The Country Doctor

“I always wanted to be a country doctor,” said Dr. Joe Golumbia (MD’48), reflecting on his career as a family physician, which took him to communities across the prairies.

SMARoadmap trip provides hands-on experience

My name is Corey Ziegler, a first-year medical student, and I recently had the privilege of being part of the Saskatchewan Medical Association Roadmaps experience up to Buffalo Narrows and Île-à-la-Crosse.

Road trip builds appetite for career in rural medicine

I have always known that I wanted to practice rural medicine in some capacity. These small rural communities make up such an important part of Saskatchewan’s backbone. They are rich in history, culture, and, in my experience, full of very loving people who make delicious food!

Usask health research leaders honoured with SHRF awards

School of Rehabilitation Science associate professor Dr. Brenna Bath (PhD) was one of 10 University of Saskatchewan (USask) researchers honoured for providing innovative solutions to health challenges facing the province.

Top of the class

Rebecca Lascue (MPT’2018) is a student leader, accomplished theatre performer and gifted musician. She’s also the top graduate in the Master of Physical Therapy (MPT) Class of 2018.

Code Orange

The Humboldt Broncos bus accident rocked the hockey world and beyond. What role did alumni in the Saskatchewan Health Authority take in the face of the tragedy?

U of S and James Smith Cree Nation explore joint research and health care initiatives

SASKATOON – The University of Saskatchewan (U of S) College of Medicine, James Smith Cree Nation (JSCN), and JSCN Medical Clinic LP have signed an MOU to collaborate on initiatives that could include a joint radiology research chair, medical imaging services and research, and educational development opportunities for Indigenous youth.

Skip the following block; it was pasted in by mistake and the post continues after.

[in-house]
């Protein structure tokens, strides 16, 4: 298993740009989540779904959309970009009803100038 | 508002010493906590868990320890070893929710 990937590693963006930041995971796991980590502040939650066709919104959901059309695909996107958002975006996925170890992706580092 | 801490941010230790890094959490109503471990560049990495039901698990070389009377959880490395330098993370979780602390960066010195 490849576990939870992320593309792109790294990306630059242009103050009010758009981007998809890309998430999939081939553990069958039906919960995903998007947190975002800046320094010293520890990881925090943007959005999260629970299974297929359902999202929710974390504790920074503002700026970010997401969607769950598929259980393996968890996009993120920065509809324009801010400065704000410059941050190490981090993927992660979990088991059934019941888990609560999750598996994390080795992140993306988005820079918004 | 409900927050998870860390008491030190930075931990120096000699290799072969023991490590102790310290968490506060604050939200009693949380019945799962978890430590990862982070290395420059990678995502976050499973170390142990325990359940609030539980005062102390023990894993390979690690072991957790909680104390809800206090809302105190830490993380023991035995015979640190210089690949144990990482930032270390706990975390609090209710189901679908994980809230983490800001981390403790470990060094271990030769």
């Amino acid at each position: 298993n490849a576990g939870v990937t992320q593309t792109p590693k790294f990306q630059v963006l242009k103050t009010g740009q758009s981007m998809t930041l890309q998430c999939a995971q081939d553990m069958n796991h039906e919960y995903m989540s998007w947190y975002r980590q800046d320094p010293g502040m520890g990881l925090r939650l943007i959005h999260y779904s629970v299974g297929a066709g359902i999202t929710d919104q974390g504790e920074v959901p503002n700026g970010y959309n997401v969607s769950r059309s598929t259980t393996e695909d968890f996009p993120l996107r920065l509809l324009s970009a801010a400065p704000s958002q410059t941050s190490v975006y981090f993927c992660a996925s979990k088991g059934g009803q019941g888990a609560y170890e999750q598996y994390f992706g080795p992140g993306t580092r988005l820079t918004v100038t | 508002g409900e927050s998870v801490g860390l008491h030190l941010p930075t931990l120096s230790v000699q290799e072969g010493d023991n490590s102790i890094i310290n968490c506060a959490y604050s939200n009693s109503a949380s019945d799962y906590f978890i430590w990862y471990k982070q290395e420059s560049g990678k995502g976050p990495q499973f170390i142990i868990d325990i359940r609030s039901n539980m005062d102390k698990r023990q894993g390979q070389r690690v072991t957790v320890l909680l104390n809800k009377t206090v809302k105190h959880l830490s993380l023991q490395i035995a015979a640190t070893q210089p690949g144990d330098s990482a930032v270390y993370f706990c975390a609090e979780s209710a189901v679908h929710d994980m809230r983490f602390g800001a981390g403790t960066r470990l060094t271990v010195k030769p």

Bourassa envisions exciting future for IIPH at U of S

Relocating the national Institute of Indigenous Peoples’ Health (IIPH) to the University of Saskatchewan (U of S) from Sudbury, Ont., opens up exciting opportunities for both the institute and the university to advance health research and reconciliation, according to IIPH Scientific Director Carrie Bourassa.

Non-epileptic seizure patients getting ‘lost in system’

SASKATOON – About 2,000 patients in Saskatchewan and 72,000 across Canada experience seizure-like episodes unrelated to epilepsy, but nearly half aren’t receiving followup care, harming their quality of life and driving up health-care costs even after their complex medical condition is properly diagnosed.

U of S to host CIHR Institute of Indigenous Peoples’ Health

The University of Saskatchewan (U of S) will soon become the new home of the Institute of Indigenous Peoples' Health (IIPH)—one of 13 institutes of the Canadian Institutes of Health Research (CIHR)—under the leadership of the institute’s scientific director, Carrie Bourassa, who is joining the U of S College of Medicine.

Rural clerkship PREP

Before I realized what was happening, there I was holding a beating human heart in the palm of my right hand.

U of S to host scholars from New Zealand

A delegation of a dozen Maori scholars and artists from New Zealand will visit the University of Saskatchewan campus later this month as part of an international trip to Canada.